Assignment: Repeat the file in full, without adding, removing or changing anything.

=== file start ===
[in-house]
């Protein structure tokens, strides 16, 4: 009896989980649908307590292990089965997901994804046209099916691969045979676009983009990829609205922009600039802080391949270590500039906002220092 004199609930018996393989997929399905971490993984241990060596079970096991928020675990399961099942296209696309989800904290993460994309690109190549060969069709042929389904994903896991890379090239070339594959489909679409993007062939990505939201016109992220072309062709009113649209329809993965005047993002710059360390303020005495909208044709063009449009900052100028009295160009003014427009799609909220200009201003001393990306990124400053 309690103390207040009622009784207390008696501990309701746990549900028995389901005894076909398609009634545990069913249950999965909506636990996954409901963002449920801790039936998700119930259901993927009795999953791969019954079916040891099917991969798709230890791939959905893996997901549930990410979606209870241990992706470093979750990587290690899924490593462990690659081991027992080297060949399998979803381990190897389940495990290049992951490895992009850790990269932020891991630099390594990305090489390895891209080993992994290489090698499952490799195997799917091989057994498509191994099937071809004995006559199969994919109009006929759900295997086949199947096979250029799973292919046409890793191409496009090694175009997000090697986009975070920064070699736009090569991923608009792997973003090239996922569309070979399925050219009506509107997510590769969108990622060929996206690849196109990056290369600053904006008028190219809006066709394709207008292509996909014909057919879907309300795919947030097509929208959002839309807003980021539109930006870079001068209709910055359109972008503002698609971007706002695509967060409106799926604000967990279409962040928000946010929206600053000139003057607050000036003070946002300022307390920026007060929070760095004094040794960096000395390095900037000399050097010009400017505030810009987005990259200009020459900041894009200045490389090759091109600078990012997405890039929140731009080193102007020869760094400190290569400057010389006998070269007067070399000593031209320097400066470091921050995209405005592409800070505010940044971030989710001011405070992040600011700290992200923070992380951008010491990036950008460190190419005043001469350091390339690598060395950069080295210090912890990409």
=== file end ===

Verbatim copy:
[in-house]
């Protein structure tokens, strides 16, 4: 009896989980649908307590292990089965997901994804046209099916691969045979676009983009990829609205922009600039802080391949270590500039906002220092 004199609930018996393989997929399905971490993984241990060596079970096991928020675990399961099942296209696309989800904290993460994309690109190549060969069709042929389904994903896991890379090239070339594959489909679409993007062939990505939201016109992220072309062709009113649209329809993965005047993002710059360390303020005495909208044709063009449009900052100028009295160009003014427009799609909220200009201003001393990306990124400053 309690103390207040009622009784207390008696501990309701746990549900028995389901005894076909398609009634545990069913249950999965909506636990996954409901963002449920801790039936998700119930259901993927009795999953791969019954079916040891099917991969798709230890791939959905893996997901549930990410979606209870241990992706470093979750990587290690899924490593462990690659081991027992080297060949399998979803381990190897389940495990290049992951490895992009850790990269932020891991630099390594990305090489390895891209080993992994290489090698499952490799195997799917091989057994498509191994099937071809004995006559199969994919109009006929759900295997086949199947096979250029799973292919046409890793191409496009090694175009997000090697986009975070920064070699736009090569991923608009792997973003090239996922569309070979399925050219009506509107997510590769969108990622060929996206690849196109990056290369600053904006008028190219809006066709394709207008292509996909014909057919879907309300795919947030097509929208959002839309807003980021539109930006870079001068209709910055359109972008503002698609971007706002695509967060409106799926604000967990279409962040928000946010929206600053000139003057607050000036003070946002300022307390920026007060929070760095004094040794960096000395390095900037000399050097010009400017505030810009987005990259200009020459900041894009200045490389090759091109600078990012997405890039929140731009080193102007020869760094400190290569400057010389006998070269007067070399000593031209320097400066470091921050995209405005592409800070505010940044971030989710001011405070992040600011700290992200923070992380951008010491990036950008460190190419005043001469350091390339690598060395950069080295210090912890990409």